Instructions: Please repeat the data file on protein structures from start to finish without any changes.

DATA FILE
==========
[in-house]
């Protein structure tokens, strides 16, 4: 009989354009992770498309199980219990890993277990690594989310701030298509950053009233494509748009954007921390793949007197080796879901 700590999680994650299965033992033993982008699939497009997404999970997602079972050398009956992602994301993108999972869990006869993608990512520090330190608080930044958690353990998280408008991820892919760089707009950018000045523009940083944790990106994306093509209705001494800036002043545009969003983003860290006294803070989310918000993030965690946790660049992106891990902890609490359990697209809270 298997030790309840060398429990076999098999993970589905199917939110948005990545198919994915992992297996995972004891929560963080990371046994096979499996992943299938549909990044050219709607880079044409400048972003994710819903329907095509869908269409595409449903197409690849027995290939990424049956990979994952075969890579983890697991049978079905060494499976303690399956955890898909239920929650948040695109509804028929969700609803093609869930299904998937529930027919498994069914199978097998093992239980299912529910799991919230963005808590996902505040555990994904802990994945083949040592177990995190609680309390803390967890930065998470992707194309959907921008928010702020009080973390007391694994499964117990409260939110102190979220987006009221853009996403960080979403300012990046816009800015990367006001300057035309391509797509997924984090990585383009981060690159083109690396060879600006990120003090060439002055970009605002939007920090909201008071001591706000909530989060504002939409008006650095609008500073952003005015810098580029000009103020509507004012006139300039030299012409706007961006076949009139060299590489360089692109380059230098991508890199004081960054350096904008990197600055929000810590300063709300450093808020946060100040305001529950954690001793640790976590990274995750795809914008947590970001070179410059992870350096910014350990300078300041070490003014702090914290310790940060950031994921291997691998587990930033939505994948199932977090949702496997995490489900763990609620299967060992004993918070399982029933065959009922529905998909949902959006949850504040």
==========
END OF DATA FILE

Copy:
[in-house]
């Protein structure tokens, strides 16, 4: 009989354009992770498309199980219990890993277990690594989310701030298509950053009233494509748009954007921390793949007197080796879901 700590999680994650299965033992033993982008699939497009997404999970997602079972050398009956992602994301993108999972869990006869993608990512520090330190608080930044958690353990998280408008991820892919760089707009950018000045523009940083944790990106994306093509209705001494800036002043545009969003983003860290006294803070989310918000993030965690946790660049992106891990902890609490359990697209809270 298997030790309840060398429990076999098999993970589905199917939110948005990545198919994915992992297996995972004891929560963080990371046994096979499996992943299938549909990044050219709607880079044409400048972003994710819903329907095509869908269409595409449903197409690849027995290939990424049956990979994952075969890579983890697991049978079905060494499976303690399956955890898909239920929650948040695109509804028929969700609803093609869930299904998937529930027919498994069914199978097998093992239980299912529910799991919230963005808590996902505040555990994904802990994945083949040592177990995190609680309390803390967890930065998470992707194309959907921008928010702020009080973390007391694994499964117990409260939110102190979220987006009221853009996403960080979403300012990046816009800015990367006001300057035309391509797509997924984090990585383009981060690159083109690396060879600006990120003090060439002055970009605002939007920090909201008071001591706000909530989060504002939409008006650095609008500073952003005015810098580029000009103020509507004012006139300039030299012409706007961006076949009139060299590489360089692109380059230098991508890199004081960054350096904008990197600055929000810590300063709300450093808020946060100040305001529950954690001793640790976590990274995750795809914008947590970001070179410059992870350096910014350990300078300041070490003014702090914290310790940060950031994921291997691998587990930033939505994948199932977090949702496997995490489900763990609620299967060992004993918070399982029933065959009922529905998909949902959006949850504040």